The real test of whether compassion could be trained was to see if people would be willing to be more altruistic – even helping people they had never met. The research tested this by asking the participants to play a game in which they were given the opportunity to spend their own money to respond to someone in need (called the “Redistribution Game”). They played the game over the Internet with two anonymous players, the “Dictator” and the “Victim.” They watched as the Dictator shared an unfair amount of money (only $1 out of $10) with the Victim. They then decided how much of their own money to spend (out of $5) in order to equalize the unfair split and redistribute funds from the Dictator to the Victim.
“We found that people trained in compassion were more likely to spend their own money altruistically to help someone who was treated unfairly than those who were trained in cognitive reappraisal,” Weng says.
Approved ProvenTherapist and Clinical Psychologist
It is usually our own inhibitions; insecurities and a pre conceived image of the self which makes us feel shy, leading to insecurity. A weakness or fear which sets in a feeling of imperfection, causing a dint to the ego or self-image results in insecurity. This self- image makes us vulnerable and we resist or shy away from other situations and people alike. People, especially the youth, go through this phase of insecurity when their ideal- self image clashes with the real-life self or when they experience disappointment too often and too recurring for them to overcome the negative situation. This youth withdraws into a shell and becomes shy or some tend to bury the disappointment with a show of aggression and bullying.
Most of the times, it is either the emotional self or the physical self which causes insecurity. Insecurity pulls down our confidence and self esteem takes a beating. Finding out what the core issue is which is causing the insecurity; it could be physical appearance like complexion, voice or lack of enough money, whatever may be the reason, the beginning to recovery will only come if we pin point the reason which brings in the insecure feeling. Insecurity also creeps in if the person is too set or rigid, inflexible with the way he/she wants to be, look or behave. In real life though, not all goes as planned and the obstinate person invariably faces disappointment and it becomes incredibly difficult to accept oneself; to face reality. Getting rid of this insecurity is many times difficult because acknowledgment comes after a very long time and insecurity being such a personal thing to each one of us; it is tougher to get rid of it. Most of us usually succumb to it, only the brave acknowledge it and seek ways and means to combat insecurity and hope for a free secure life.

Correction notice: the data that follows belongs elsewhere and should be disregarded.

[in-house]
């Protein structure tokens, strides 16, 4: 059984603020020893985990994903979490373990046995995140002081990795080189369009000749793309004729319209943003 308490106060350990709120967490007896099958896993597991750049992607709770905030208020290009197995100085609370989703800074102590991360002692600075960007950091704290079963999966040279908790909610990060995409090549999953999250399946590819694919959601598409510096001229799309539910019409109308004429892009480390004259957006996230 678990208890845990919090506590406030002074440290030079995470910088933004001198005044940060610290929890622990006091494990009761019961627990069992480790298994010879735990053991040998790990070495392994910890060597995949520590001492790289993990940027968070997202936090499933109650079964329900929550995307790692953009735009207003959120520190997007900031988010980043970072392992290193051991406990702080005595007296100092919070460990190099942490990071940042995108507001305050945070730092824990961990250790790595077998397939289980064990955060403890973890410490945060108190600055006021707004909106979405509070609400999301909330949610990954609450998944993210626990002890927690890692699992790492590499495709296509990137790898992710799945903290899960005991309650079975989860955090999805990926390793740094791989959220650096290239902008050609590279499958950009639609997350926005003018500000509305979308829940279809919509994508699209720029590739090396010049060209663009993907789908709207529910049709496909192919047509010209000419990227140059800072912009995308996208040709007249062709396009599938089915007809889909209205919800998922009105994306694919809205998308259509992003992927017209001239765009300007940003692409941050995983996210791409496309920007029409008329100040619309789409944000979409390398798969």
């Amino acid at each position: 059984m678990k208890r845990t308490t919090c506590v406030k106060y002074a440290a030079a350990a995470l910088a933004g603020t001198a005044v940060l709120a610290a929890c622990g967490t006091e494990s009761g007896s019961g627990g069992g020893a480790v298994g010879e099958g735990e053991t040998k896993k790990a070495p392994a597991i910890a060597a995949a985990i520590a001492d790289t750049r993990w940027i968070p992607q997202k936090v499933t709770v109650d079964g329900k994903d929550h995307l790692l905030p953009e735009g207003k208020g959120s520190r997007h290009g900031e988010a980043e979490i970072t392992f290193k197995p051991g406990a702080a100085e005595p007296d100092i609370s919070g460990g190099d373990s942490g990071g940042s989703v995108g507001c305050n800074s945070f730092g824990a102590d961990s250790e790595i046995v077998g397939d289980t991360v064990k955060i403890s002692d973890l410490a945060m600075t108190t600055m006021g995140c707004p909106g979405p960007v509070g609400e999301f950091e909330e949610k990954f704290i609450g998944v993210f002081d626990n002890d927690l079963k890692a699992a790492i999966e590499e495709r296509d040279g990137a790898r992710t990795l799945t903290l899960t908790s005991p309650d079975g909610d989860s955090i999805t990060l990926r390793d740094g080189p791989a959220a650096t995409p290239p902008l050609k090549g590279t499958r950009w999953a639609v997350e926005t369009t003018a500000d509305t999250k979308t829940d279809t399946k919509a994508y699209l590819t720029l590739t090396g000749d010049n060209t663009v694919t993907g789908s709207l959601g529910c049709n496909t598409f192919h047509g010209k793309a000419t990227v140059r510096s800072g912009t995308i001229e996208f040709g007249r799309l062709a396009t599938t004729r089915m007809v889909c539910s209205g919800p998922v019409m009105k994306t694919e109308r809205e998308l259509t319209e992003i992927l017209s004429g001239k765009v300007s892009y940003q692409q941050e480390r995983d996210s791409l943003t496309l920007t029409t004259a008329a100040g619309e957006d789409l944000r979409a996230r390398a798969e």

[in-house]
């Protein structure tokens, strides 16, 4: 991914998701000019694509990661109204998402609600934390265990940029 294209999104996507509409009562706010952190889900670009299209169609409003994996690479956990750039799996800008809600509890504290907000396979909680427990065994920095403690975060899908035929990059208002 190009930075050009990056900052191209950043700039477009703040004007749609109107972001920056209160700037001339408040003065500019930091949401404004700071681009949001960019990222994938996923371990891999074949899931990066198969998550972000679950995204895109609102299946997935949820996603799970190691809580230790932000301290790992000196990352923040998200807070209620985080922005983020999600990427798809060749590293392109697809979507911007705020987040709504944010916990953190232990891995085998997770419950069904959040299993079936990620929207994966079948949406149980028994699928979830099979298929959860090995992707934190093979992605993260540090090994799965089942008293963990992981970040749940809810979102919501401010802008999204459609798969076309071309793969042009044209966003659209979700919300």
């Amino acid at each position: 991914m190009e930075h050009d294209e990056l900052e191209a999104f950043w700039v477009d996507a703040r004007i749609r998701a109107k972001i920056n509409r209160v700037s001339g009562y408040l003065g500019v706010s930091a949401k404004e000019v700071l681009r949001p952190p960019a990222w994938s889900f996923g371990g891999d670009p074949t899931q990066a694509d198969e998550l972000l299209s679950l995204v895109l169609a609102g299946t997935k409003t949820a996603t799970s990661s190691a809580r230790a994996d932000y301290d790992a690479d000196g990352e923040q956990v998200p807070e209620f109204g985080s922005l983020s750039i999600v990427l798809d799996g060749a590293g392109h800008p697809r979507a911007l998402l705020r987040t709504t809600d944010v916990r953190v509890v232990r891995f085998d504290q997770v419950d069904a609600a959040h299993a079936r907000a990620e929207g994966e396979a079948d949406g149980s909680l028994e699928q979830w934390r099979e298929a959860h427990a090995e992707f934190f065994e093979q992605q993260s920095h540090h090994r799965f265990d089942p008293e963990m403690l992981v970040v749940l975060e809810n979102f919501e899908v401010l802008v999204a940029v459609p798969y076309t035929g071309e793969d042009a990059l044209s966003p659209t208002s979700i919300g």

Feeling shy about a new place, person or a new event is very natural reaction and it cannot be attributed to inherent shyness. Even a boisterous over confident person senses ‘butterflies in the stomach’ sensation before embarking on anything new. Insecurity stemming out of physical attributes results in shyness and low confidence level with regards to self-image, this batters the emotional levels also to a certain degree, but insecurity which has emotional reasons as it’s trigger results in emotional problems, low self esteem, depression and the like. The second needs to be addressed with a sense of urgency. Self image needs a definite mind shift and a renewed perspective of the self.
To lead a better holistically happy life, the sooner these insecurities are gotten rid of the better for us. Let us look at a few things that can be done differently to b able to overcome insecurity, it is easier said than done, but is imperative if one is determined to make the change:
Acceptance is the first step, learn to accept and like yourself the way you are. You are your own comparison and you are your own parameter. Comparing with anyone else will be futile because no two individuals are made the same way! So how can they behave or be the same? Start by accepting who you are, appreciate yourself and then you will start seeing where improvements can be made. If the beginning itself is rejection and criticism of the self then one can only see faults and imperfections and correcting so much will be an uphill task.
Stop being judgmental and critical about yourself; it only attributes to pulling down the self esteem and seeps in more insecurity. Write one good thing about yourself every day, morning and evening. Take time to look at yourself and see the good in you and why you are special and how you can make these your strengths to overcome your weaknesses.
Every small achievement of yours must first be recognized by you and you deserve a treat for every milestone crossed. Do not listen to what others have to say about you, start listening to yourself. Strictly avoid discouraging company and friends who make you feel bad or low about yourself. Seek out new friends who can teach a few good things without putting you down or being judgmental about you.